Sign outside of St. Michan’s Church

When I reached St. Michan’s Church it was just a little after 12 Noon. The outside of the church looked nondescript enough, and I was surprised to find that there was not lines of people waiting to go into the church. In fact, there was very little activity to speak of outside of, or around the church; and for a minute I wondered whether or not I was actually in the right place. It was therefore with a little bit of doubt and hesitation that I made my way to the main entrance of the church and I then opened the doors. Upon entering the building I found myself standing in a foyer. To my left in the foyer was a small glass display case. To the right of this display case was a set of double doors that I presumed led to the church’s chapel.

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Display case in St. Michan’s foyer

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St. Michan’s foyer display case

 

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St. Michan’s 100-year old guest register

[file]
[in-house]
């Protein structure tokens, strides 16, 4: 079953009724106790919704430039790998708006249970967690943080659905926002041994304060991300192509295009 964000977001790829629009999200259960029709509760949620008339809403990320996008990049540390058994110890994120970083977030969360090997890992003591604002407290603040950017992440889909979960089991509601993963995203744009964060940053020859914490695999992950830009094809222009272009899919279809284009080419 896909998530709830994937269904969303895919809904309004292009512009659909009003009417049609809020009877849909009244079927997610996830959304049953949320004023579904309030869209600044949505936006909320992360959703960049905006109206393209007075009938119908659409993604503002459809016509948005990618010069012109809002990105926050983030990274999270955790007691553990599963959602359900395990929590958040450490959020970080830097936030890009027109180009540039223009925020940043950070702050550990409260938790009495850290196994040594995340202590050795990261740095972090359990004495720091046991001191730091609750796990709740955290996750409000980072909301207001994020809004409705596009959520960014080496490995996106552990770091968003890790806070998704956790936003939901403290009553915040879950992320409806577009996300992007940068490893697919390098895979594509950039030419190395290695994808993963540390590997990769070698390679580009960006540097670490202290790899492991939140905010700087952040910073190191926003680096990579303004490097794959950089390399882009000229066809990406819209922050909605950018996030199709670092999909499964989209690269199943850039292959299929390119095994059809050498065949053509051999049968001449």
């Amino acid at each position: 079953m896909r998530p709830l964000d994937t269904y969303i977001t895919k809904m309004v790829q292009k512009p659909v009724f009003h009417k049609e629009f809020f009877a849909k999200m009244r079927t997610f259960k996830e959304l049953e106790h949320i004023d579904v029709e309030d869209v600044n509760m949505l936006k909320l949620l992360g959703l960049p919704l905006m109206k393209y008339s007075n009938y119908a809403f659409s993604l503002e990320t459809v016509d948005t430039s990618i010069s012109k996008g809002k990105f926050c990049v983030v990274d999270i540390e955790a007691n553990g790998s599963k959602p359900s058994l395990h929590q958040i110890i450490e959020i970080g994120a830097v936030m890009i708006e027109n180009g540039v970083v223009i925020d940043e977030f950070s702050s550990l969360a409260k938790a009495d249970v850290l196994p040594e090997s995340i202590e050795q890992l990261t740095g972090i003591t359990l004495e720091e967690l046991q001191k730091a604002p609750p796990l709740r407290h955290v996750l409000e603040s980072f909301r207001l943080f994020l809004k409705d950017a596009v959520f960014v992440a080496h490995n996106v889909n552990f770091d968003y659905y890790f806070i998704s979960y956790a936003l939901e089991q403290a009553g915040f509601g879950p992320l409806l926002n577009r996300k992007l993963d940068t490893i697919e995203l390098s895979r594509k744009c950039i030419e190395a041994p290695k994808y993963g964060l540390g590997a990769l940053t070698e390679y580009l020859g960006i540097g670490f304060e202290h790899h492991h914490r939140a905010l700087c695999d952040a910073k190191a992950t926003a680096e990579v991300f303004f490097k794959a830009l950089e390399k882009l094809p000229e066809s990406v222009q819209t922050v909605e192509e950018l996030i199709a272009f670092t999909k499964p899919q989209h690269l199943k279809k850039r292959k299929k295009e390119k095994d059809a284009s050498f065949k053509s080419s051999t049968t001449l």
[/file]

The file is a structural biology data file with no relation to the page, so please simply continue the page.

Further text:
Directly in front of me was a little office and sitting inside of that little office next to one and other was an elderly man and an elderly woman. They interacted with one and other in a comfortable tongue in cheek sort of manner that made me think that they were either husband and wife, or maybe just long time church parishioners who had known one and other for years. When I walked into the office that they shared I introduced myself  and then inquired about touring the church’s burial vaults. They informed me that a tour of the vaults would cost 6 Euros, and after paying the 6 Euros, I was given an informational pamphlet that detailed the history of both the church and its burial vaults. The couple then invited me to take a look around the church’s chapel while they summoned the burial vault’s tour guide. I was probably in the chapel for no longer than 5 minutes before the burial vault’s tour guide came into the chapel to fetch me. Unfortunately, I either didn’t catch his name or he didn’t offer his name. But given the nature of the tour that he was about to take me on, and given the way that he ghoulishly rung his hands together while simultaneously shuffling his feet as he walked, dragging the right foot and leg behind him as if they were nothing more than dead weight, I decided that his name must have been Igor or something else macabre and straight out of a B-rate 1950’s horror film like that. “Igor” seemed to take great delight in building up the suspense as we walked, or should I say as I walked and as he shuffled out of the chapel and towards two sets of storm doors that led underground to the burial vaults. “Who wants to see some mummies” he asked, making sure to draw out the word “m-u-m-m-i-e-s” as he opened the first set of storm doors? “Who is afraid of the dark” he asked, as he led me down the first set of stairs and into the first crypt? The crypt area was of course initially dark, but with the flick of a light switch Igor partially illuminated the space that we were standing in. I say partially illuminated the space because the lighting in the area was pretty sparse. This of course only served to better set the “mood” for touring the burial vault, creating shadows and dark corners, and it made me feel almost immediately as if I had stepped out of reality and into the scene of a horror movie.